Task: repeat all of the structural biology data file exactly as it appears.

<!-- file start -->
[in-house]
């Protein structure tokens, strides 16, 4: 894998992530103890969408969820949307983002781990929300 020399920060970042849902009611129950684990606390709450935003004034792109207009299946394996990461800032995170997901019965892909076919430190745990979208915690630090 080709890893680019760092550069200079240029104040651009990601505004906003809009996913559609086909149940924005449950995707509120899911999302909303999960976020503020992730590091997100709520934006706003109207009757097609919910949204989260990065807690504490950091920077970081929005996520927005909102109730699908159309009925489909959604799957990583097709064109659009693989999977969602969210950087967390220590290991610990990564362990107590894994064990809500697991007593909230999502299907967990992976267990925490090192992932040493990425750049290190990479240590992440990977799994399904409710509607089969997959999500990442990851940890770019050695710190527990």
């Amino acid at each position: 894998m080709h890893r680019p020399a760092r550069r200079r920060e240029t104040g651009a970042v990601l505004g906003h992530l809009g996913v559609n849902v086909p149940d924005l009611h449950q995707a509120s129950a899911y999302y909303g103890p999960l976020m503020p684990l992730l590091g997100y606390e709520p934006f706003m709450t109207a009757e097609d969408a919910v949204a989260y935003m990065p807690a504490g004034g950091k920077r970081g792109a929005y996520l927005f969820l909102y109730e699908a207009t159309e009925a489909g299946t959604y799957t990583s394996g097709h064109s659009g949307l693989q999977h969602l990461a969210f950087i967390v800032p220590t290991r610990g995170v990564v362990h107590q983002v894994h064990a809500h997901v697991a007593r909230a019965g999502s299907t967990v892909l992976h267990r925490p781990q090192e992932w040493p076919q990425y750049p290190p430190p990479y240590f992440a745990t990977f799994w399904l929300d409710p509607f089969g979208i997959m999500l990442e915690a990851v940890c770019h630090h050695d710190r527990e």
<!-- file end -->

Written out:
[in-house]
């Protein structure tokens, strides 16, 4: 894998992530103890969408969820949307983002781990929300 020399920060970042849902009611129950684990606390709450935003004034792109207009299946394996990461800032995170997901019965892909076919430190745990979208915690630090 080709890893680019760092550069200079240029104040651009990601505004906003809009996913559609086909149940924005449950995707509120899911999302909303999960976020503020992730590091997100709520934006706003109207009757097609919910949204989260990065807690504490950091920077970081929005996520927005909102109730699908159309009925489909959604799957990583097709064109659009693989999977969602969210950087967390220590290991610990990564362990107590894994064990809500697991007593909230999502299907967990992976267990925490090192992932040493990425750049290190990479240590992440990977799994399904409710509607089969997959999500990442990851940890770019050695710190527990």
């Amino acid at each position: 894998m080709h890893r680019p020399a760092r550069r200079r920060e240029t104040g651009a970042v990601l505004g906003h992530l809009g996913v559609n849902v086909p149940d924005l009611h449950q995707a509120s129950a899911y999302y909303g103890p999960l976020m503020p684990l992730l590091g997100y606390e709520p934006f706003m709450t109207a009757e097609d969408a919910v949204a989260y935003m990065p807690a504490g004034g950091k920077r970081g792109a929005y996520l927005f969820l909102y109730e699908a207009t159309e009925a489909g299946t959604y799957t990583s394996g097709h064109s659009g949307l693989q999977h969602l990461a969210f950087i967390v800032p220590t290991r610990g995170v990564v362990h107590q983002v894994h064990a809500h997901v697991a007593r909230a019965g999502s299907t967990v892909l992976h267990r925490p781990q090192e992932w040493p076919q990425y750049p290190p430190p990479y240590f992440a745990t990977f799994w399904l929300d409710p509607f089969g979208i997959m999500l990442e915690a990851v940890c770019h630090h050695d710190r527990e």